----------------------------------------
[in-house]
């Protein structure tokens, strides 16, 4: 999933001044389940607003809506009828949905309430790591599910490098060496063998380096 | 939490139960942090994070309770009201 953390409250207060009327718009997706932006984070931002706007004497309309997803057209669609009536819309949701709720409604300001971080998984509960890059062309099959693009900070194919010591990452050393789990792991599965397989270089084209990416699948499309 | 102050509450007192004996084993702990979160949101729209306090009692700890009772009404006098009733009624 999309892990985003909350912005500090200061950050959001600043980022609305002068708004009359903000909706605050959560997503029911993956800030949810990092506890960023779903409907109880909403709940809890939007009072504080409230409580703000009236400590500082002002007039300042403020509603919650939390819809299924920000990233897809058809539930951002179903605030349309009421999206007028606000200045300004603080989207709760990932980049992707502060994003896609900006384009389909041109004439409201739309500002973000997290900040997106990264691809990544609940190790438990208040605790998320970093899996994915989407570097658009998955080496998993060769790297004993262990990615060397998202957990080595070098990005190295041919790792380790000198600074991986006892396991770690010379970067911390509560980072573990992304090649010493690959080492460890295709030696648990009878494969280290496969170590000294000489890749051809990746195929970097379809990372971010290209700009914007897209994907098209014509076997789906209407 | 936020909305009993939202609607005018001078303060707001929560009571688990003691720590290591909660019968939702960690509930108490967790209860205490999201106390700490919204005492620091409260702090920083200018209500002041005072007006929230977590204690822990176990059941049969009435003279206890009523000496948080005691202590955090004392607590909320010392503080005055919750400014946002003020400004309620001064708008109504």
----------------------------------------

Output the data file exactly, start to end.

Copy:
[in-house]
């Protein structure tokens, strides 16, 4: 999933001044389940607003809506009828949905309430790591599910490098060496063998380096 | 939490139960942090994070309770009201 953390409250207060009327718009997706932006984070931002706007004497309309997803057209669609009536819309949701709720409604300001971080998984509960890059062309099959693009900070194919010591990452050393789990792991599965397989270089084209990416699948499309 | 102050509450007192004996084993702990979160949101729209306090009692700890009772009404006098009733009624 999309892990985003909350912005500090200061950050959001600043980022609305002068708004009359903000909706605050959560997503029911993956800030949810990092506890960023779903409907109880909403709940809890939007009072504080409230409580703000009236400590500082002002007039300042403020509603919650939390819809299924920000990233897809058809539930951002179903605030349309009421999206007028606000200045300004603080989207709760990932980049992707502060994003896609900006384009389909041109004439409201739309500002973000997290900040997106990264691809990544609940190790438990208040605790998320970093899996994915989407570097658009998955080496998993060769790297004993262990990615060397998202957990080595070098990005190295041919790792380790000198600074991986006892396991770690010379970067911390509560980072573990992304090649010493690959080492460890295709030696648990009878494969280290496969170590000294000489890749051809990746195929970097379809990372971010290209700009914007897209994907098209014509076997789906209407 | 936020909305009993939202609607005018001078303060707001929560009571688990003691720590290591909660019968939702960690509930108490967790209860205490999201106390700490919204005492620091409260702090920083200018209500002041005072007006929230977590204690822990176990059941049969009435003279206890009523000496948080005691202590955090004392607590909320010392503080005055919750400014946002003020400004309620001064708008109504």